Skip to content

Illustrator Hebru Brantley Dedicates New Street Art to Old Atlanta Neighborhood

A Chicago-based artist embellished a nondescript wall at the entrance of Atlanta’s Little Five Points neighborhood, on the corner of Moreland Avenue and Seabord. The eye-catching public art, dubbed as “significant and sizable,” is the work of Hebrú Brantley, who’s ditched the title of graffiti artist for a title more befitting an illustrator. Brantley enriched his inherent ability to design and illustrate with a media and film degree from Clark Atlanta University.

Memorial Drive (Grant Park)

Brantley is no stranger to the southern city. He created a mural on that site years ago. When he returned to the site to perform updates to his decade-old artwork, he was actually stopped by police who thought he was vandalizing a beloved piece of public art. He also did a second piece on the side of a vacant building located at 662 Memorial Drive (Grant Park).

Brantley is recognized nationally for public works and solo shows in Chicago, and has also exhibited in Atlanta, Miami, Seattle, Los Angeles and New York. He was most recently featured in the Fountain and Pool fairs during Armory week in NYC, in March 2012.

Moreland Avenue and Seaboard (Little Five Points)

Brantley designed Chicago’s 20th Anniversary Lollapalooza poster, created illustrations for the Tyra Banks novel Modelland, and created a wall painting in the Wynwood Arts District during Art Basel Miami in 2011. Two of Brantely’s paintings will be featured at the American Embassy in Stockholm, Sweden through 2013.

Find out what else the artist has to say. –yvette caslin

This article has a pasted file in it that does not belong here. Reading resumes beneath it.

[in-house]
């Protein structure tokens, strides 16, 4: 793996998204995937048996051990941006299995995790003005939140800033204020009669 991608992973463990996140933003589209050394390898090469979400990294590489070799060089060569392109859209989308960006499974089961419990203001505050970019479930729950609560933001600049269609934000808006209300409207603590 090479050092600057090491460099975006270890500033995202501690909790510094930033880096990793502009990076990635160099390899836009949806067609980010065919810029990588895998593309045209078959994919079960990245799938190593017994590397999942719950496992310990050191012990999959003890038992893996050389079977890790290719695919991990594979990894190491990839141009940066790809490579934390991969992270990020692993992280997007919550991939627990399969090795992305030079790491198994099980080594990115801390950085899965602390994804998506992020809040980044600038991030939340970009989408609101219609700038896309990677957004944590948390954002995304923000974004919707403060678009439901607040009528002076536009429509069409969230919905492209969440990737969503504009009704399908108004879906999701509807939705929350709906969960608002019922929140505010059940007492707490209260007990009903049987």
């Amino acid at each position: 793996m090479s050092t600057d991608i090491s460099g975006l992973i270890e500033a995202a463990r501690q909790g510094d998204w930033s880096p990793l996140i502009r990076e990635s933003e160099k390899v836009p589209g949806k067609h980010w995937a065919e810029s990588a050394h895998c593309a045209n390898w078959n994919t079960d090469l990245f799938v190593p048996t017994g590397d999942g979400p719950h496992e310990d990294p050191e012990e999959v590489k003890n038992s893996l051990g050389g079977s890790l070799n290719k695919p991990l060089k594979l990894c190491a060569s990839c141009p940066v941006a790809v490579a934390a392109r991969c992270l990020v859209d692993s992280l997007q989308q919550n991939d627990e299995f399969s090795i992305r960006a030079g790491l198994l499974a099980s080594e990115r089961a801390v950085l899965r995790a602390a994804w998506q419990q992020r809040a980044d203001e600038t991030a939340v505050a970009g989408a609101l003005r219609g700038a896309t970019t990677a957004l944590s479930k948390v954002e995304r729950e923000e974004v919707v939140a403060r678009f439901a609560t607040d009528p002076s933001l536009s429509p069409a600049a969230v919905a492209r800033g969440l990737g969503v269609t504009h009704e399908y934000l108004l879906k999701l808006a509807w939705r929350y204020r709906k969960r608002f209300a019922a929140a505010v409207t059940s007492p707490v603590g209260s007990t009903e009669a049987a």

Why did you choose to do street art?
There aren’t many African American street artists [with household names]. Like every artist, singer, jazz musician, you want to have your own voice. A voice that represents my peers and culture… I don’t want anyone else to tell my story. I want to tell my own story.

How do you flesh out your vision for projects?
With everything that I do, I want to have something that relates to a broader stream of consciousness, scope and a broader people. I want to see something that represents me culturally. I’m of mixed race [African American, Latin and Irish].
When I used to live here in this area [East Atlanta], I remembered it is rich in arts. I wanted to blend the [area’s] history into the entire piece. Not arts for art’s sake, but to have some substance.

Do you travel from city to city?
Yes, I just left Cincinnati. I am headed to Miami to do a small piece, and then on to New York to do a little work there. I don’t get to do a lot of street art until it warms up. I work on other projects [in the winter] – gallery work and different shows.

Click here to see Hebrú in action (video).